Gas Stations and Convenience Stores
Well as a resident of NJ, I would speculate that the number is low because when building new gas stations adding a conveinence store would be unwise because there are alreay enough conveinence stores around.OK, let's see, again using the 2002 Economic Census:
If you're building an Exxon next to a Wawa I don't think your Tiger Mart is going to do enough business to make it worthwhile.
I also believe Full Service does have a large contributing factor.
Complementary stats that show % of conveinence stores not in gas stations would be most interesting.
If it's hard to read, click on it, and view the larger version. Anyway, the states we care about are, mainly, Oregon and New Jersey. If you recall, in the last post, we saw that despite having a full-service only law for gas stations, Oregon was #3 nation-wide in terms of the lowest % of gas stations with convenience stores attached. Here was the "top" five:
New Jersey was, as expected, in a world of its own. But Oregon didn't stand out. I postulated that it had something to do with the geography of the states (Oregon is the only one of those 5 not in the Northeast). That may be, looking at the big table above, we can also see that New Jersey is an extreme outlier in terms of the % of convenience stores that are not in gas stations, with only 30.7% of its convenience stores in gas stations. DC is close at 32.7%, but the next closest is Massachusetts at 46.5%. The others on that list above: Oregon is next at 50.2%, Connecticut is 12th at 67.9%, and New York is 8th at 62.6%.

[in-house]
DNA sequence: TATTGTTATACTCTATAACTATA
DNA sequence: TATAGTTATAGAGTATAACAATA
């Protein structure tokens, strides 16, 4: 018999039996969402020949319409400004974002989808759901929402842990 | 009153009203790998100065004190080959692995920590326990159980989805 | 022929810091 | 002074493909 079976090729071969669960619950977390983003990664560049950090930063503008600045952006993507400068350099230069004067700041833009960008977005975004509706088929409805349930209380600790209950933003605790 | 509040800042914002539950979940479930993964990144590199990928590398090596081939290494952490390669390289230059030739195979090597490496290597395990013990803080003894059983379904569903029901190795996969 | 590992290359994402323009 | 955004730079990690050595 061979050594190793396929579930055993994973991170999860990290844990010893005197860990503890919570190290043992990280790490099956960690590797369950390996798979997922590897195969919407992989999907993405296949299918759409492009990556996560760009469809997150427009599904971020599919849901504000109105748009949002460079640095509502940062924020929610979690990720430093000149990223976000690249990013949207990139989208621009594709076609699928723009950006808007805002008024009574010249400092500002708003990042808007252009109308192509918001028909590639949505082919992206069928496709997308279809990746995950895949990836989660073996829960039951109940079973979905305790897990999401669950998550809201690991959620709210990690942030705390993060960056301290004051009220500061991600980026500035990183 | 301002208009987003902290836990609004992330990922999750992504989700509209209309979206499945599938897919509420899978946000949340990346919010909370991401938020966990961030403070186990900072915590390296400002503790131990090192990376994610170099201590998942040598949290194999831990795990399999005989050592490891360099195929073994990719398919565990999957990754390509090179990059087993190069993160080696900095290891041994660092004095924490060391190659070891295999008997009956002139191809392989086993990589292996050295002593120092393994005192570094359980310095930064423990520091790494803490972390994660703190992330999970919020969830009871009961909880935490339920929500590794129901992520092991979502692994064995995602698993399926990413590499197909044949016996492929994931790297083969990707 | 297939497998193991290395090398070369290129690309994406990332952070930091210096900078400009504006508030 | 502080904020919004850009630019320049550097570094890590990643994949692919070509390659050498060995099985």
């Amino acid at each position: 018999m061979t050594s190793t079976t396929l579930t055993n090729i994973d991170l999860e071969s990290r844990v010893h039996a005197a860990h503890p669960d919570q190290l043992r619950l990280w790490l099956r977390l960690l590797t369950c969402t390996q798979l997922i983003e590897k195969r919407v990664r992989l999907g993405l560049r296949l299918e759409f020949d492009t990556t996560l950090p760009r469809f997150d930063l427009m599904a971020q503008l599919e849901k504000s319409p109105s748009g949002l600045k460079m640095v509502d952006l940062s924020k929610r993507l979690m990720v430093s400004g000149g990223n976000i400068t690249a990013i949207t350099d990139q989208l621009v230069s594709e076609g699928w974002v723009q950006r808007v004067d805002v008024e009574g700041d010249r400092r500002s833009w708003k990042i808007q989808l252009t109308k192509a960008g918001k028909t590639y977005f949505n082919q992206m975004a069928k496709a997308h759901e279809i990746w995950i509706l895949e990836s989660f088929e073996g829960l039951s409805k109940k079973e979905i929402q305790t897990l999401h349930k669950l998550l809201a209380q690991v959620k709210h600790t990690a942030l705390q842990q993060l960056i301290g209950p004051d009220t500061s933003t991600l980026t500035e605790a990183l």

So, as the commenter suggested, it seems that New Jersey has the vast majority of its convenience stores outside of gas stations, but doesn't seem to be much more of an outlier here than it did it terms of the % of gas stations with convenience stores. This probably isn't surprising, because the two measurements are pretty similar. If all your gas stations have convenience stores, then most of your convenience stores are likely to be in gas stations. And it doesn't really speak to causality at all. But it is interesting.
My gut is still that the reason Oregon doesn't look like NJ, but rather looks like northeastern states that allow self-service gas stations is that Oregon's geography would tend to give it a *very high* fraction of gas stations with convenience stores, but its full-service law brings it down to look like Northeastern states whose geography leads to fewer gas station-convenience store hybrids. Oregon's neighbors (Washington, Idaho, Nevada, and California) all have high percentages of gas stations with convenience stores (82.1%, 80.4%, 85.1%, and 69.9%). So Oregon is more than 26% points lower than the average of its neighbors, which is similar to the difference between New Jersey and the other northeastern states on in the table above.